Barcol impressor hardness tester
Portable The Impressor is a convenient tool for testing the hardness of aluminum, aluminum alloys, copper, brass and other materials including plastics and fiberglass. The instrument is designed for use on fabricated parts and assemblies as well as on raw stock.
Easy to Use No experience required; can be used in any position and in any space that will allow for the operator's hand. The hardness reading is instantly indicated on the dial, which is divided into one hundred graduations. No waiting, pre-loading or separate measurements.
Lightweight The Impressor weighs only 1 lb. 2 oz. The entire Impressor package comes complete with carrying case, adjusting wrench and two spare indenter points. The Impressor + case = 2 lb. 8oz. Shipping weights = 4 pounds, box = 12 x 11 x 6 inches, dimensional weight 5 pounds. (1.8 kilograms, box = 21 x 28 x 16 cm, dimension weight 2.5 Kilograms)
Four Models
GYZJ 934-1 for soft metals such as aluminum and its alloys, brass, copper, and some of the harder plastics and fiberglass. Approximate range 25 to 150 Brinell (10 mm ball 500 kg load). This unit meets American Society for Testing and Materials (ASTM) Standard D­2583.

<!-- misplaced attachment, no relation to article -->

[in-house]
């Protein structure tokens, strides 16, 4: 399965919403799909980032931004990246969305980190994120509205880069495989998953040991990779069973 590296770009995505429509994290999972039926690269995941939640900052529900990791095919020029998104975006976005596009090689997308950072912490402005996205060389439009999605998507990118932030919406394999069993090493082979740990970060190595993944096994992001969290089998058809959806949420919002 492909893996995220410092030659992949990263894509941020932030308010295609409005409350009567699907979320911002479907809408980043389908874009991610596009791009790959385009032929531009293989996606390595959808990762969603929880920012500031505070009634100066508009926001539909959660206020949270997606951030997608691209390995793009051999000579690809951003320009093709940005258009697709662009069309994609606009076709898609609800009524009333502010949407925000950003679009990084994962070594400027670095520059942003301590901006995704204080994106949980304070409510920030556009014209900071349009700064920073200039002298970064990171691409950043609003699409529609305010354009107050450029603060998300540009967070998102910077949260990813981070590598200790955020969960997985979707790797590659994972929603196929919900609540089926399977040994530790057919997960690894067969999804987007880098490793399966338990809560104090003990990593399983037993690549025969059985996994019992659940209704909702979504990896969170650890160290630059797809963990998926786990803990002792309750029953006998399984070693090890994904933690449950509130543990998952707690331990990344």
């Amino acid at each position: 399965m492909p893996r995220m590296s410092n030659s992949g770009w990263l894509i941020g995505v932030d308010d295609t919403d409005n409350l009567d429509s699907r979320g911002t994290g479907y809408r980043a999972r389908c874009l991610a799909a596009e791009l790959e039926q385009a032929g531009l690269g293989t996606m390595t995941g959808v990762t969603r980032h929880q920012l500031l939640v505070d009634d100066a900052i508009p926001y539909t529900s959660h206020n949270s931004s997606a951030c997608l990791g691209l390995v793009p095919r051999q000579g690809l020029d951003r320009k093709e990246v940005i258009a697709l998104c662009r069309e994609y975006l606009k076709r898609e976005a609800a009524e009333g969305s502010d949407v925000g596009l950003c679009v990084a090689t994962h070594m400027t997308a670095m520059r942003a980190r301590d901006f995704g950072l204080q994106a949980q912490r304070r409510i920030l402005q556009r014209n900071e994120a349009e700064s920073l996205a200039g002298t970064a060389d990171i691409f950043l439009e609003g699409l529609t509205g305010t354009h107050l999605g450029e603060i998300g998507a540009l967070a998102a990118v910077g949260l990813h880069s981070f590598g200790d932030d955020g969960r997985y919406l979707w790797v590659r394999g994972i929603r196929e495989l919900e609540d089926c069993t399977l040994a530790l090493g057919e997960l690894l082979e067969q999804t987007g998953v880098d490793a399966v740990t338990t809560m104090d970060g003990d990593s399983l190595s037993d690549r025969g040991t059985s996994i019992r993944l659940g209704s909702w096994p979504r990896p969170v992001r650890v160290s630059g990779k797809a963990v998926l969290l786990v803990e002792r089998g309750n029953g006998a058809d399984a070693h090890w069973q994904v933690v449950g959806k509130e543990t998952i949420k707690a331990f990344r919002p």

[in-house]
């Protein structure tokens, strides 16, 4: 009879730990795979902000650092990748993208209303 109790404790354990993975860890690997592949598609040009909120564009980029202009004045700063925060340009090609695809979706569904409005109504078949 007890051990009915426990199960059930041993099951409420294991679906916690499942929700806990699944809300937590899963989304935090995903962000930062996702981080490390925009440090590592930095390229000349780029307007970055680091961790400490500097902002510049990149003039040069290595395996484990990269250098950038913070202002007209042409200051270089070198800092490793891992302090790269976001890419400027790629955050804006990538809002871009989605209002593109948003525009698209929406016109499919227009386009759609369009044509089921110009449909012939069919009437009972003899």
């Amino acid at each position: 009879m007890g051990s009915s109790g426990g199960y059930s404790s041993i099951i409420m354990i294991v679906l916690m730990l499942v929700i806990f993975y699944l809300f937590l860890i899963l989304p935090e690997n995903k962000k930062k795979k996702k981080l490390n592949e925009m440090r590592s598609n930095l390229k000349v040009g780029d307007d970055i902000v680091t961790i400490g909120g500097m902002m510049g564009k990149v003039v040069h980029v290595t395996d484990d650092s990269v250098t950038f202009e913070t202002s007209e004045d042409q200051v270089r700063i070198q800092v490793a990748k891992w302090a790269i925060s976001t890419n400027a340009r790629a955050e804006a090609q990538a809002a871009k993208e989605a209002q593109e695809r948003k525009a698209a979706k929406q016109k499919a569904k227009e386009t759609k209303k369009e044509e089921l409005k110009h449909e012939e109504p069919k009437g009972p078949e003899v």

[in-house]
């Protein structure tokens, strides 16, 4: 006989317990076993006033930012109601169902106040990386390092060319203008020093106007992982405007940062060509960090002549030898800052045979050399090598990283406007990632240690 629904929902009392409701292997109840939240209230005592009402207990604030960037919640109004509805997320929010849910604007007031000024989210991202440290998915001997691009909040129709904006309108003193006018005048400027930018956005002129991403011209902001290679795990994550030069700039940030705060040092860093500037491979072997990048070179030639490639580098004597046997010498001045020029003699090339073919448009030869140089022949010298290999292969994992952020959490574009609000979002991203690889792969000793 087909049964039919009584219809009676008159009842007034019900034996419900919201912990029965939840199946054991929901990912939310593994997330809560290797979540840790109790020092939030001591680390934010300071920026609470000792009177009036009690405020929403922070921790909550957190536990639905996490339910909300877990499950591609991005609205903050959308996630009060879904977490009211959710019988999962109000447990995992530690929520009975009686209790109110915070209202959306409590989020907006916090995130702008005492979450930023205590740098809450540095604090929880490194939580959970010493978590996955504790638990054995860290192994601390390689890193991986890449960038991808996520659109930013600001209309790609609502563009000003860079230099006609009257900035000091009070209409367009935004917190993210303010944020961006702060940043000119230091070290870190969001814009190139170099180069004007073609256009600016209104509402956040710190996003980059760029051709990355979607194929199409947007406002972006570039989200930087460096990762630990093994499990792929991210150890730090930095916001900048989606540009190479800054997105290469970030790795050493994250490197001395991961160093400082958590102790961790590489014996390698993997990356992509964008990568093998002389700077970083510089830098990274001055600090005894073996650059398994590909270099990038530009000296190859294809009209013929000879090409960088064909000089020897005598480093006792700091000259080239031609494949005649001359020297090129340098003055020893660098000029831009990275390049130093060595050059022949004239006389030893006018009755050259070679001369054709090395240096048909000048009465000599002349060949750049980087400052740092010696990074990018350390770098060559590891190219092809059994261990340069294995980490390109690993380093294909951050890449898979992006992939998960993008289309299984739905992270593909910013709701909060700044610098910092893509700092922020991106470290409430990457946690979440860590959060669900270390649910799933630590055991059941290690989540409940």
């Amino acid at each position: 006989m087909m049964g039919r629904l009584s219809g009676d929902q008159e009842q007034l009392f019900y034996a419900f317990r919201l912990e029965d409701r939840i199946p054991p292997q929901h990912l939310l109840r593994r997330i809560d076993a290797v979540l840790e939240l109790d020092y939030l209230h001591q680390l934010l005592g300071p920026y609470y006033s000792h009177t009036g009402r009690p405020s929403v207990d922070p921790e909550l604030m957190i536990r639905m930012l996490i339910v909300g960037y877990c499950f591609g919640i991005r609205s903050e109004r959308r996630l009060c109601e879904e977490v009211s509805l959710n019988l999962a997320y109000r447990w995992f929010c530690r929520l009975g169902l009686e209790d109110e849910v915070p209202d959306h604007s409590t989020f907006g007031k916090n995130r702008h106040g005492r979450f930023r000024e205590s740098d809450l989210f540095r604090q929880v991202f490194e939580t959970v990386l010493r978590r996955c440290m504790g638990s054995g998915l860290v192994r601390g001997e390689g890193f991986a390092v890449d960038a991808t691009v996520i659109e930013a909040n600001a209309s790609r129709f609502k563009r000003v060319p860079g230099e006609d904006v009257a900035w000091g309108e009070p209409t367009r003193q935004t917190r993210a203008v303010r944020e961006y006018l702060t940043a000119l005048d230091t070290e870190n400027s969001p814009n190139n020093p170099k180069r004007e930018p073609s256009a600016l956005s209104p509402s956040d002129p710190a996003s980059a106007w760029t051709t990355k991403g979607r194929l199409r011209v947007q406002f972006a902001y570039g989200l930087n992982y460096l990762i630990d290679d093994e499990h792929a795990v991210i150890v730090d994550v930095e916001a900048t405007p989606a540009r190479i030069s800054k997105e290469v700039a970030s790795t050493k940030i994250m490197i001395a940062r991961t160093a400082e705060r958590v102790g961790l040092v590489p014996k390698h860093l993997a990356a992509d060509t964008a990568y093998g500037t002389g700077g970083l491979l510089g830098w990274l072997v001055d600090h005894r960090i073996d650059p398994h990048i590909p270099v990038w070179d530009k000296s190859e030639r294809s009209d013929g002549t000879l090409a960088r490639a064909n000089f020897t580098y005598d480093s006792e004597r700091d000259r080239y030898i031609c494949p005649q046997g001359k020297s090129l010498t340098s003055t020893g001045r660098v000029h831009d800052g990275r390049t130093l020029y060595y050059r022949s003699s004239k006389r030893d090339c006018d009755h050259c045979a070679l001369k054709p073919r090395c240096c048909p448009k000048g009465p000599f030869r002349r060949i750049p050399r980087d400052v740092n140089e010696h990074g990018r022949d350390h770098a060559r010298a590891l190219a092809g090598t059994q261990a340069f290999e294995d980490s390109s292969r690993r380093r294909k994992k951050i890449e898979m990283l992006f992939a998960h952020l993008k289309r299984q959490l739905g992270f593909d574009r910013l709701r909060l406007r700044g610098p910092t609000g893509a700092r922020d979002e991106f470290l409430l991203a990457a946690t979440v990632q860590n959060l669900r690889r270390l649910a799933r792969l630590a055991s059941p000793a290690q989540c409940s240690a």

GYZJ 934-1-0-1 a variation of the 934-1 that has a "flat bottom" shaped support leg. This is used to sit on top of the crest of the round rung of a ladder such as a fire department ladder. Approved by the NFPA, National Fire Protection Agency.

GYZJ 935 for the softer plastics and very soft metals.
GYZJ 936
for extremely soft materials such as lead, linoleum and leather.
The Impressor is best suited for testing homogeneous materials. Materials of granular, fibrous or coarse structure will produce a wide variation in hardness readings because of the small diameter of the indenter point.

For accurate readings, material should be at least 1 /32"thick and large enough for a minimum distance of 1/8" in any direction from the indenter point to the edge of the specimen. The testing area should be smooth and free from mechanical damage.

Simply exert alight pressure against the instrument to drive the spring-loaded indenter point into the material. The indenter point must be perpendicular to the surface being tested. On very soft metals, the highest reading should be used since cold flow permits the spring loaded indenter point to continue penetration.

Note: Physical characteristics of very soft materials are such that uniform correlation between different hardness measuring systems cannot be established. We recommend that Impressor hardness limits for each material be established by test.